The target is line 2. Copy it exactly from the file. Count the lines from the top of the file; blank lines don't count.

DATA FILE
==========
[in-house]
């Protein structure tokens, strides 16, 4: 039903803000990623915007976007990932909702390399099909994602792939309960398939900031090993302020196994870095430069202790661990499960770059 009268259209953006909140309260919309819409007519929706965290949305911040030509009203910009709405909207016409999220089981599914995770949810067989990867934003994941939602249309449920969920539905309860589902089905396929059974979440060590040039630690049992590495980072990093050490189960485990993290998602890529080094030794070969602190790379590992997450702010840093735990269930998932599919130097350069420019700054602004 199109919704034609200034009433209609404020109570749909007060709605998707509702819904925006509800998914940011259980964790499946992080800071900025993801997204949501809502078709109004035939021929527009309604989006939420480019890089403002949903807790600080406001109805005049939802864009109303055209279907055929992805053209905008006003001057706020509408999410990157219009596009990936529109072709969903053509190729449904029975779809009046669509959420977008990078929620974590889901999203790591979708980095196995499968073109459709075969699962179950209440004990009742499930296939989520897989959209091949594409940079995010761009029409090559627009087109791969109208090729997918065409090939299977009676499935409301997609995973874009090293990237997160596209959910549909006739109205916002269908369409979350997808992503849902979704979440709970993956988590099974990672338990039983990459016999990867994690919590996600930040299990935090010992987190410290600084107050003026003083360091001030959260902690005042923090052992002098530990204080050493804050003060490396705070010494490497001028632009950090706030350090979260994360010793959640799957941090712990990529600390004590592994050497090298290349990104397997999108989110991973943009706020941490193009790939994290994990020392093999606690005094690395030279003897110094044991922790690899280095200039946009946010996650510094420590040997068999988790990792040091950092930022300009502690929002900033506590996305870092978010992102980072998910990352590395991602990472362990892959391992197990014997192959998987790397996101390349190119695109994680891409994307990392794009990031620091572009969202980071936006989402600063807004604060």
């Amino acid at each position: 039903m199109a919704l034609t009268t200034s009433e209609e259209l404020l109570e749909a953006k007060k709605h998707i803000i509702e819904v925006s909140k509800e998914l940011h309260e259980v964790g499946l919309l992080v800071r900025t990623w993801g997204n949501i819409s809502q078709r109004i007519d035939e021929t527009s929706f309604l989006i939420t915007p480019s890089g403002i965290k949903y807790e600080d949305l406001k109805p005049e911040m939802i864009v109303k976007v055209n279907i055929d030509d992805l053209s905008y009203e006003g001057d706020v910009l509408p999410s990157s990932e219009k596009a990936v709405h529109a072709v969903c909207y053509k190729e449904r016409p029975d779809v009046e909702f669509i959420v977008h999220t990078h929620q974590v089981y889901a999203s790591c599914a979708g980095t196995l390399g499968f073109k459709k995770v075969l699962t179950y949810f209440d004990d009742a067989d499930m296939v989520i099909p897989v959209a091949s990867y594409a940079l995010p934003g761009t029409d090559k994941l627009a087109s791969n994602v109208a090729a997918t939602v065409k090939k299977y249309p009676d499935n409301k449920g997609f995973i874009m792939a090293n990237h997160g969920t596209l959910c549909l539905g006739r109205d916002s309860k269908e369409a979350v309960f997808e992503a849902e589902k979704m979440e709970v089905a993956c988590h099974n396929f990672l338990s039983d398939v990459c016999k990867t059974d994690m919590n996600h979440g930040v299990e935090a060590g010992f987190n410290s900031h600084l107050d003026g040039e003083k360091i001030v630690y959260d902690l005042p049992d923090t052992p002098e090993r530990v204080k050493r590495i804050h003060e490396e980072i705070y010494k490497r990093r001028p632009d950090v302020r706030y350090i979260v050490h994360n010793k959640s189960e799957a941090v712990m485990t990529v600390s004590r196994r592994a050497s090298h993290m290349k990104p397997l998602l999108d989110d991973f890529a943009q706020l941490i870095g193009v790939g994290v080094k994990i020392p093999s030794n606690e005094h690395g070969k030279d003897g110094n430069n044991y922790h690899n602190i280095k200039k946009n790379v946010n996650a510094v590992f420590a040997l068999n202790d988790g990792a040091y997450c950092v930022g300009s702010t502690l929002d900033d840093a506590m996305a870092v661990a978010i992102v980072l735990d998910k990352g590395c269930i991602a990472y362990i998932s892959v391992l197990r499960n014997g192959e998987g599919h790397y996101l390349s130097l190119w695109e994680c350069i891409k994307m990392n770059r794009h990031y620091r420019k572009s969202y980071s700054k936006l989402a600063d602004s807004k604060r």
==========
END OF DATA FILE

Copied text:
């Protein structure tokens, strides 16, 4: 039903803000990623915007976007990932909702390399099909994602792939309960398939900031090993302020196994870095430069202790661990499960770059 009268259209953006909140309260919309819409007519929706965290949305911040030509009203910009709405909207016409999220089981599914995770949810067989990867934003994941939602249309449920969920539905309860589902089905396929059974979440060590040039630690049992590495980072990093050490189960485990993290998602890529080094030794070969602190790379590992997450702010840093735990269930998932599919130097350069420019700054602004 199109919704034609200034009433209609404020109570749909007060709605998707509702819904925006509800998914940011259980964790499946992080800071900025993801997204949501809502078709109004035939021929527009309604989006939420480019890089403002949903807790600080406001109805005049939802864009109303055209279907055929992805053209905008006003001057706020509408999410990157219009596009990936529109072709969903053509190729449904029975779809009046669509959420977008990078929620974590889901999203790591979708980095196995499968073109459709075969699962179950209440004990009742499930296939989520897989959209091949594409940079995010761009029409090559627009087109791969109208090729997918065409090939299977009676499935409301997609995973874009090293990237997160596209959910549909006739109205916002269908369409979350997808992503849902979704979440709970993956988590099974990672338990039983990459016999990867994690919590996600930040299990935090010992987190410290600084107050003026003083360091001030959260902690005042923090052992002098530990204080050493804050003060490396705070010494490497001028632009950090706030350090979260994360010793959640799957941090712990990529600390004590592994050497090298290349990104397997999108989110991973943009706020941490193009790939994290994990020392093999606690005094690395030279003897110094044991922790690899280095200039946009946010996650510094420590040997068999988790990792040091950092930022300009502690929002900033506590996305870092978010992102980072998910990352590395991602990472362990892959391992197990014997192959998987790397996101390349190119695109994680891409994307990392794009990031620091572009969202980071936006989402600063807004604060």